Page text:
The CDC will be needing a new leader. Dr. Brenda Fitzgerald resigned on Wednesday as director of the Centers for Disease Control and Prevention after some dicey financial conflicts came to light. The big one: Fitzgerald bought stock in a major tobacco company just a month after assuming her position at the CDC last year, according to a report in Politico on Tuesday that may have sealed Fitzgerald's fate. Details and developments:
- The details: Fitzgerald's financial manager bought stock in Japan Tobacco, one of the world's biggest tobacco companies, as well as in food and drug companies such as Merck, Bayer, Humana, and US Food Holding Co. (The full story is here.) The CDC has a stated mission to reduce smoking, and it oversees the food and drug fields.
- The perception: "You don't buy tobacco stocks when you are the head of the CDC," Richard Painter, who served as chief ethics lawyer for George W. Bush, told Politico. "It's ridiculous" and "tone deaf." Japan Tobacco sells various brands of cigarettes in the US, including Winston and Camel, notes New York.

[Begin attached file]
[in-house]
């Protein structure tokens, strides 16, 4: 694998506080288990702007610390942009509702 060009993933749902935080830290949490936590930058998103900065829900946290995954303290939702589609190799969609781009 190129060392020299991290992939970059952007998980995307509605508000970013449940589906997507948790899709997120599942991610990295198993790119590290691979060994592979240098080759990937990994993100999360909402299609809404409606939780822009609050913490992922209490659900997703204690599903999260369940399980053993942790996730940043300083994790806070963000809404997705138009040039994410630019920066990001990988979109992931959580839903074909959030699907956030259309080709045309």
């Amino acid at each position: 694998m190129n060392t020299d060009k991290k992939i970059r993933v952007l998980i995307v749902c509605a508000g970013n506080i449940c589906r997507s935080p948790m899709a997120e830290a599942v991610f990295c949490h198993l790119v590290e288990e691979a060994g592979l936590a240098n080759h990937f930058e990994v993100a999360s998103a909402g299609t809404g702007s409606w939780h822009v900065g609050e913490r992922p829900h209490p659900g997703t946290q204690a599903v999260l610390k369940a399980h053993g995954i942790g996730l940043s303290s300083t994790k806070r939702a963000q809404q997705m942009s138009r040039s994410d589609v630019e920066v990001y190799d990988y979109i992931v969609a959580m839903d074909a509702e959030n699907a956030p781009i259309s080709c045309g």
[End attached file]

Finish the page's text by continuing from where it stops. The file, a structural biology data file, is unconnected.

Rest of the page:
- The conflicts: Health and Human Services chief Alex Azar said he had accepted Fitzgerald's resignation Wednesday, citing her "complex financial interests," reports the Washington Post. In a statement, the HHS said that Fitzgerald "could not divest from them in a definitive time period," which limited her ability to act as CDC chief.
- Recusals: Politico reported previously that Fitzgerald had to repeatedly recuse herself from testifying before Congress on the CDC's activities because of wide-ranging financial conflicts. Those recusals were on issues such as the nation's opioid crisis and cancer detection.
- Murray's concern: Sen. Patty Murray, the top Democrat on the Health, Education, Labor and Pensions Committee, had publicly expressed her concerns about Fitzgerald's situation, and she called the resignation "another example of this administration’s dysfunction and questionable ethics," per STAT. (The previous HHS secretary, Tom Price, resigned over his use of private planes at taxpayer expense.)
- Bad timing: Vox notes that the CDC is currently busy dealing with a serious flu outbreak, after a busy summer dealing with hurricanes Harvey, Irma, and Maria. At the same time, the Trump administration is proposing $1.2 billion in cuts to the CDC's 2018 budget.
- Interim chief: Dr. Anne Schuchat, the agency’s principal deputy director, is the new acting director. She previously served in the role before Fitzgerald's appointment in July.
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